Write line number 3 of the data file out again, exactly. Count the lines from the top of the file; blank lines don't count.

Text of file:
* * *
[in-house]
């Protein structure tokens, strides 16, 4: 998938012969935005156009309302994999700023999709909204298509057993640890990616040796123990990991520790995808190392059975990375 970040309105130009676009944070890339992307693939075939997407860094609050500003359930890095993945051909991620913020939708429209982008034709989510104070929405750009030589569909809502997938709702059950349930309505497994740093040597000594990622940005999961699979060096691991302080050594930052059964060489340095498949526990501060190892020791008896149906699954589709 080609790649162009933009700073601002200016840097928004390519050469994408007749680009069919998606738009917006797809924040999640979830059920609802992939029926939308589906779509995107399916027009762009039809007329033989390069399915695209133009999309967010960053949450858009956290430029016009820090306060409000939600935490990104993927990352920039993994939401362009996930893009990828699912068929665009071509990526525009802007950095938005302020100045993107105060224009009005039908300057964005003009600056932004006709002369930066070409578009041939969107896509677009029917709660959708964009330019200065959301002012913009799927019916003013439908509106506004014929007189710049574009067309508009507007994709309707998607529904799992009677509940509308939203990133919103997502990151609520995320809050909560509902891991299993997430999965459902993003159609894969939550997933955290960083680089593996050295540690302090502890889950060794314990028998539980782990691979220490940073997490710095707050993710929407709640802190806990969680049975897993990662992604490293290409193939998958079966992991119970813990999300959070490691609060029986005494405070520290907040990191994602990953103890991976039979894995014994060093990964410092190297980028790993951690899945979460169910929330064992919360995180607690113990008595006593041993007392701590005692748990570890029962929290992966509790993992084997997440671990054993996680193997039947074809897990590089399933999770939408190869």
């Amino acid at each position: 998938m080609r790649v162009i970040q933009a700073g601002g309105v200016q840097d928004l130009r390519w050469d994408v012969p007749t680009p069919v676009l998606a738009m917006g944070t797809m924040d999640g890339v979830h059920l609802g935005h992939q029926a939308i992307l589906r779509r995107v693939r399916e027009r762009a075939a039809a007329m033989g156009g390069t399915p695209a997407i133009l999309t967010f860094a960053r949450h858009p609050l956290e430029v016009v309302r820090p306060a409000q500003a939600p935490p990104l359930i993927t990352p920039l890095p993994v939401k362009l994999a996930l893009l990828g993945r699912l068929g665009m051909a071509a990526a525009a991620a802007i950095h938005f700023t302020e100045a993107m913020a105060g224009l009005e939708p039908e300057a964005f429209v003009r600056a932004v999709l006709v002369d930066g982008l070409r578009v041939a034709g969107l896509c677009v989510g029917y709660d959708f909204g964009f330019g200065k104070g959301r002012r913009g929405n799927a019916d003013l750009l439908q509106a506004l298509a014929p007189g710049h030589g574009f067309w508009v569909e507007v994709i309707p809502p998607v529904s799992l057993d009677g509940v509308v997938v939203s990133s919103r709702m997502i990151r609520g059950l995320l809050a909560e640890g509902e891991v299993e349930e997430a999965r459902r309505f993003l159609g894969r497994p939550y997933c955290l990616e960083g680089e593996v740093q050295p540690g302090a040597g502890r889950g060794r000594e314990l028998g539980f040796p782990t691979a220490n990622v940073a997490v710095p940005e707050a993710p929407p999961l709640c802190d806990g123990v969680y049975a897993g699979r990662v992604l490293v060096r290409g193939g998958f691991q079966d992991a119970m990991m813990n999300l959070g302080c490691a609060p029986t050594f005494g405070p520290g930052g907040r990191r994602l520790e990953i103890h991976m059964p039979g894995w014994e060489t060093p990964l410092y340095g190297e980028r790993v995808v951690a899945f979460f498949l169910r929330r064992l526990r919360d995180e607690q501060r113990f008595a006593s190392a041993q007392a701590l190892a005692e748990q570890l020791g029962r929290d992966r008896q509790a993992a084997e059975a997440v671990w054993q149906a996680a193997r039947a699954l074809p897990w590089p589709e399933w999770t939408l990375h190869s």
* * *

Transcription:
């Amino acid at each position: 998938m080609r790649v162009i970040q933009a700073g601002g309105v200016q840097d928004l130009r390519w050469d994408v012969p007749t680009p069919v676009l998606a738009m917006g944070t797809m924040d999640g890339v979830h059920l609802g935005h992939q029926a939308i992307l589906r779509r995107v693939r399916e027009r762009a075939a039809a007329m033989g156009g390069t399915p695209a997407i133009l999309t967010f860094a960053r949450h858009p609050l956290e430029v016009v309302r820090p306060a409000q500003a939600p935490p990104l359930i993927t990352p920039l890095p993994v939401k362009l994999a996930l893009l990828g993945r699912l068929g665009m051909a071509a990526a525009a991620a802007i950095h938005f700023t302020e100045a993107m913020a105060g224009l009005e939708p039908e300057a964005f429209v003009r600056a932004v999709l006709v002369d930066g982008l070409r578009v041939a034709g969107l896509c677009v989510g029917y709660d959708f909204g964009f330019g200065k104070g959301r002012r913009g929405n799927a019916d003013l750009l439908q509106a506004l298509a014929p007189g710049h030589g574009f067309w508009v569909e507007v994709i309707p809502p998607v529904s799992l057993d009677g509940v509308v997938v939203s990133s919103r709702m997502i990151r609520g059950l995320l809050a909560e640890g509902e891991v299993e349930e997430a999965r459902r309505f993003l159609g894969r497994p939550y997933c955290l990616e960083g680089e593996v740093q050295p540690g302090a040597g502890r889950g060794r000594e314990l028998g539980f040796p782990t691979a220490n990622v940073a997490v710095p940005e707050a993710p929407p999961l709640c802190d806990g123990v969680y049975a897993g699979r990662v992604l490293v060096r290409g193939g998958f691991q079966d992991a119970m990991m813990n999300l959070g302080c490691a609060p029986t050594f005494g405070p520290g930052g907040r990191r994602l520790e990953i103890h991976m059964p039979g894995w014994e060489t060093p990964l410092y340095g190297e980028r790993v995808v951690a899945f979460f498949l169910r929330r064992l526990r919360d995180e607690q501060r113990f008595a006593s190392a041993q007392a701590l190892a005692e748990q570890l020791g029962r929290d992966r008896q509790a993992a084997e059975a997440v671990w054993q149906a996680a193997r039947a699954l074809p897990w590089p589709e399933w999770t939408l990375h190869s």